Assange? Not a Russian agent. No, Marcy Wheeler, he's not. Still bitter at Hillary Clinton for what he sees as her part in his Ecuadorean embassy exile. And willing to work with anybody. Had Assange wanted to know, he'd know all he could about Guccifer.

That said, this brings up the old issue of why Assange doesn't run leaks from people inside authoritarian countries. And, we're not just talking Russia. Where's the Chinese leaks? Pakistani ones? Saudi ones? Etc., etc.

As for me? I think the British government should drop all charges against Assange and pledge a safe conduct (if he trusts it) to wherever he wants to go, if a country will take him.

And, in case you don't know what I think about Ty Clevenger, lawyer for American Media Group and Ed Butowsky, click here. Ditto on DNC fraud lawyer Jared Beck, whose either a huge idiot or maybe got paid to throw the case, given how bad it is. He's not only a Seth Rich conspiracy theorist but a David  Hogg conspiracy theorist. Amazing how this has drawn conspiracy theorists like shit draws flies.

What's finally sad is that the number of conspiracy theorists plus general nutbars trying to deny Russians did anything are actually making Hillbots look sensible. Some of them are scared that maybe Trump was a pawn, even if that doesn't look true. Others surely know Trump is a plutocrat, and probably a money-laundering one at that, but are still invested in his "man of the people" populism. And others? Leonard / Carter? Petulant Media? Stand by.

Oh, and if not block, the mute button on Twitter will get used for alleged leftists uncritically retweeting people like that. I already have a couple in mind. And have now done so with one, a Green Party activist-level member of whom I already suspected such leanings.

Finally, after repeated attempts to comment on Patrick Lawrence's new piece, using multiple handles and multiple email accounts, I believe Consortium News is screening comments by email address.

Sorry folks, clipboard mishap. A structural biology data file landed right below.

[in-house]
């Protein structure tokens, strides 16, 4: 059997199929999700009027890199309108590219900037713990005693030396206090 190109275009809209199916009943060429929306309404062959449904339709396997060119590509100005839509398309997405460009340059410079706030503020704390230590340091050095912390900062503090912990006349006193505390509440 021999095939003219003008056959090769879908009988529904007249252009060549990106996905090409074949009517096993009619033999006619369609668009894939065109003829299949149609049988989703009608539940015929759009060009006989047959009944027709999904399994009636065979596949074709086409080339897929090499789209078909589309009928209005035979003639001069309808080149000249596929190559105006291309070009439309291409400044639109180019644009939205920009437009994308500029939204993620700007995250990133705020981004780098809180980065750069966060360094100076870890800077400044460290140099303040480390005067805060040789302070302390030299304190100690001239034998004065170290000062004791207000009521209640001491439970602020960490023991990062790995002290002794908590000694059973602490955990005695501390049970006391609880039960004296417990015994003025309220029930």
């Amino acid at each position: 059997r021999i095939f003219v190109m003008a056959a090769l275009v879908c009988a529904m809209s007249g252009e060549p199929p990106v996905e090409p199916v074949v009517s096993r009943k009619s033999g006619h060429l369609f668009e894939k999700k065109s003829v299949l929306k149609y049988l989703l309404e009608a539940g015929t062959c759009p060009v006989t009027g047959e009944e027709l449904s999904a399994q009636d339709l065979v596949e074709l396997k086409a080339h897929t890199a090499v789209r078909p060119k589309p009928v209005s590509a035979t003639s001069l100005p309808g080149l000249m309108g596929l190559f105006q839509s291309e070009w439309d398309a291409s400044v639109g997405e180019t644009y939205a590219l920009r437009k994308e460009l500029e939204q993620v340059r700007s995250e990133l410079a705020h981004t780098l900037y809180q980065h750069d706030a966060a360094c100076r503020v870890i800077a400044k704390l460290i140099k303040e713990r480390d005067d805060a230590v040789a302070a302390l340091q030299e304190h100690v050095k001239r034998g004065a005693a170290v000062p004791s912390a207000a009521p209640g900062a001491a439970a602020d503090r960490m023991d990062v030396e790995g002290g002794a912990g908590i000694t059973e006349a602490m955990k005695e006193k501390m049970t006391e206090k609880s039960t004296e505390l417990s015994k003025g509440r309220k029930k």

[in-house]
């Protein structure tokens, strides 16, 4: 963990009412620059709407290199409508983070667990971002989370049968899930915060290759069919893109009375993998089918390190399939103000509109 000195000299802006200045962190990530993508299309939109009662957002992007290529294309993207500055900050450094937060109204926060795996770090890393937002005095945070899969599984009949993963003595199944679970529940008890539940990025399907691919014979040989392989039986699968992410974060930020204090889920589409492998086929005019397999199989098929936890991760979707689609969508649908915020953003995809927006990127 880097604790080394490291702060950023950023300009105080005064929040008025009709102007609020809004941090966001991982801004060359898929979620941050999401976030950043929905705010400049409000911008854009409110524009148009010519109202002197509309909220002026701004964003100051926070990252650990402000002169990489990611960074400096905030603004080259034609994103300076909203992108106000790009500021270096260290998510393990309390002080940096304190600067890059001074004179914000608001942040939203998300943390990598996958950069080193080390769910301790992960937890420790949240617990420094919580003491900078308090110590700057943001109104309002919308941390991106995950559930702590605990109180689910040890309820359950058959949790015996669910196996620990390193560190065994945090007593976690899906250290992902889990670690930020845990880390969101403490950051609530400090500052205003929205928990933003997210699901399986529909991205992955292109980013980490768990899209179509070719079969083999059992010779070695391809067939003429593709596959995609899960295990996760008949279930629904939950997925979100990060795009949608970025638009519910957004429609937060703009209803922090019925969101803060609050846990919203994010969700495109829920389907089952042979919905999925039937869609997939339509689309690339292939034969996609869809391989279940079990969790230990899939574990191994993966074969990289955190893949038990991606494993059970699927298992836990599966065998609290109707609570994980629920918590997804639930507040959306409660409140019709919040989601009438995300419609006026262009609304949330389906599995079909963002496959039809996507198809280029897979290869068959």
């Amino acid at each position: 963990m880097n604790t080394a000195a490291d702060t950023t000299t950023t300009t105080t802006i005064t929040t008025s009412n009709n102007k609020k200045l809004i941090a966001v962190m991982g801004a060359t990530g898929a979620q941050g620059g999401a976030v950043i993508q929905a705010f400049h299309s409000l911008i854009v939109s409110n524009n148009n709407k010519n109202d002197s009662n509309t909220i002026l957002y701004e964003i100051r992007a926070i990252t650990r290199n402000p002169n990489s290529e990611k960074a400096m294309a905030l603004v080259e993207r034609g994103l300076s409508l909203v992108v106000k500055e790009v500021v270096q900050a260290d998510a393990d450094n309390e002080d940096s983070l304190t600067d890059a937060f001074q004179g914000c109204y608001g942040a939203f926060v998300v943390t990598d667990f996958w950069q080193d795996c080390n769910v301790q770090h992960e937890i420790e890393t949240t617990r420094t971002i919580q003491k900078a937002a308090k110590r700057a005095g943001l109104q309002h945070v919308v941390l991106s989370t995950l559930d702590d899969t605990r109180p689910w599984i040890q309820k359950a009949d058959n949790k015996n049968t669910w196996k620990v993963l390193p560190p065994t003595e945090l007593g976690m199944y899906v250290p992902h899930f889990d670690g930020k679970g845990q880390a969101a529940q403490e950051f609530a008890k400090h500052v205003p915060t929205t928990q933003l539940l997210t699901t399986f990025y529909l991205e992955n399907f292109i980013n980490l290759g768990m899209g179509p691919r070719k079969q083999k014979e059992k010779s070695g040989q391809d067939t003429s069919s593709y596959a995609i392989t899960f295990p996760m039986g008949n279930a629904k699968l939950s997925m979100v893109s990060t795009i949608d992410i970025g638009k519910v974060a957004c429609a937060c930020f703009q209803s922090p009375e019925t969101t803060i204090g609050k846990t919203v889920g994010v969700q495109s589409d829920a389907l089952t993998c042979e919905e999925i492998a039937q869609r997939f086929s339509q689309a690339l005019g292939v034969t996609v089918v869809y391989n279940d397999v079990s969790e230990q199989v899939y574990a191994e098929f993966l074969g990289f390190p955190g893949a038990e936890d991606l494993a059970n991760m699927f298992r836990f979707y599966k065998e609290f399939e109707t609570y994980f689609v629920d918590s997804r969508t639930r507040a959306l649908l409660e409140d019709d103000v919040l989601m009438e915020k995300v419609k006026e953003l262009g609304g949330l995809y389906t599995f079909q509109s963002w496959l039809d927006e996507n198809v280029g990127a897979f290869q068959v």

I got two comments up, but ... both are NOT by my normal email account, edited with a "-noactualspace-" in the middle, used long ago to throw off spammers, or, after that, with the base version of the email.

Using a secondary email, I could post with both my actual name and the SocraticGadfly handle, though. Interesting.



==

Update, Oct. 4: The DOJ, independently of Mueller, has indicted seven GRU agents on grounds of being connected with hacking the DNC and other sites. Four of the seven are also accused by the Dutch of trying to hack the Organization for the Prevention of Chemical Weapons. They were expelled from the country earlier this year. The US indictment also accuses the seven of targeting the US and the World Anti-Doping Agency.

Also, Forensicator has broken blogging radio silence to respond to Campbell. I don't claim to be expert in all the technical details. But "Forensicator," whether a real person or not, hasn't addressed the non-technical issues, like glossing over Freitas' follow-up to Lawrence, ignoring Binney's flop, and ignoring Binney and McGovern being conspiracy theory nutbars. That response took a full month after Campbell's report. Forensicator also doesn't address the claim of Drake that Binney et al, as I translate him, found their own "Curveball." In fact, Drake's name is nowhere in the full piece.